We have seen that there is continuity between the people of the old and new covenants, and that this community has the one Lord. Also, we have seen that the relationship of each church to the truth of God requires an identifiable continuity of churches through history.
The question we now face is, What kind of continuity should we expect to be believed, confessed, and practiced by the Church today? If we think again of the distinction between the essence and form of the church the question becomes, What relationship to the Church of earlier generations should there be in the Church today so that the local church may express as fully as possible the biblical idea of God’s people as one people in history?
Many Protestants and Evangelicals have answered this question by claiming that we can ignore the history of the Church from the end of the apostolic age until the Reformation of the sixteenth century or even to modern times. All we need to do, they say, is to model churches today on biblical principles. God teaches us everything from Scripture and nothing or very little from the study of the mind of the Church over the centuries.
What I want to argue is that we must take seriously the existence of the Church from the first to the twentieth century. Our brothers and sisters in Christ have worshiped the Lord with deep devotion over the centuries, and we cannot ignore them or their worship. They belong to us as modern believers belong to us, for we, all belong to the Lord Jesus. We take seriously the history of the people of God from Abraham to John the Baptist not only because we believe that God chose to reveal himself to them, but also because we belong to the same people of God as they do. We are all Abraham’s children. Certainly the Old Testament books present us with an imperfect people, a backsliding people, an erring, sinful, and disobedient people, but nevertheless God’s people.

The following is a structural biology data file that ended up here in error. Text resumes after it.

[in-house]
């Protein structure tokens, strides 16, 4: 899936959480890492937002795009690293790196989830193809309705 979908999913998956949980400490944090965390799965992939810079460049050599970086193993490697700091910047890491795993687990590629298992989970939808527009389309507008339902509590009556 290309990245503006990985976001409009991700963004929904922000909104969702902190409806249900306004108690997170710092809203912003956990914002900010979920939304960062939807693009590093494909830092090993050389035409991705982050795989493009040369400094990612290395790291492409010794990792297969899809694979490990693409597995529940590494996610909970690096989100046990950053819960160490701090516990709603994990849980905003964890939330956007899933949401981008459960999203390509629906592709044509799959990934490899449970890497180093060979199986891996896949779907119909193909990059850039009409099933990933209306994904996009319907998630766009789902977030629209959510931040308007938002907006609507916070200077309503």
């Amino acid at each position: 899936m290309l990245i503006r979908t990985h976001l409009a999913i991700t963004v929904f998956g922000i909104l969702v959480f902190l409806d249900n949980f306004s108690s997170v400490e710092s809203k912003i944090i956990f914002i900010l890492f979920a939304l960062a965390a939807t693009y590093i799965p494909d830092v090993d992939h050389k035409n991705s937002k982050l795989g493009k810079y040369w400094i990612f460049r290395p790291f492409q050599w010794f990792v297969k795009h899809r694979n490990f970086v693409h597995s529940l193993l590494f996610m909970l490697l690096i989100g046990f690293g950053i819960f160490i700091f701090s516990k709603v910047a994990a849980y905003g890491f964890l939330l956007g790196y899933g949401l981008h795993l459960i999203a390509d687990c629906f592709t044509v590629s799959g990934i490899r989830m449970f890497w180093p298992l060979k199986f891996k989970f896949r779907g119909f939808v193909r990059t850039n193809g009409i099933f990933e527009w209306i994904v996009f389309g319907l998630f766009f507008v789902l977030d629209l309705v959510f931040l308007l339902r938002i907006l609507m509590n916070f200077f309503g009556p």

In a similar way, the history of the Church is the history of an imperfect people with both good and bad pastors and confessing both wholesome and erroneous doctrines; yet the Church is God’s people. When we recite the Nicene Creed, we affirm the historical reality of the Church. We affirm that the Church through history is one (for God’s people is one), holy (for the Holy Spirit indwells), catholic (for God’s people have been and are of many peoples), and apostolic (for God’s people of the new covenant are founded upon the apostles and their teaching).
As we survey the history of the Church over the centuries, I believe that we can claim that in the providence of God certain features have been the means of reflecting or exhibiting its historical continuity. We must now look at the important features.
The Church as custodian of the Scriptures
From the Jews the first Christians received the collection (canon) of books we call the Old Testament, and for many years this was the only Bible in the Church. It was the Bible of the apostles and of Jesus. In the second century, the churches collected those documents which they believed had an apostolic origin and eventually the collection (canon) we call the New Testament emerged and gained acceptance. Before the collection was available, churches used parts of it and also relied upon the details of the gospel passed on by the apostles to their successors (i.e., oral tradition). So what we call the Bible was only in regular use from the third century onwards. This was preserved by the churches and copies of it made by scribes for circulation. Some translations were also made, into Latin for example. When the Roman Empire collapsed and throughout the so-called dark age of European history, the Church preserved copies of the Scriptures. The originals by Peter, Paul, Luke, and John were lost, but reliable copies were preserved and read.
So at one and the same time the Church preserved the Scriptures and read them as the final authority for faith and morals. The Church was under the authority of the Scriptures as well as acting as a bulwark to protect them from harm.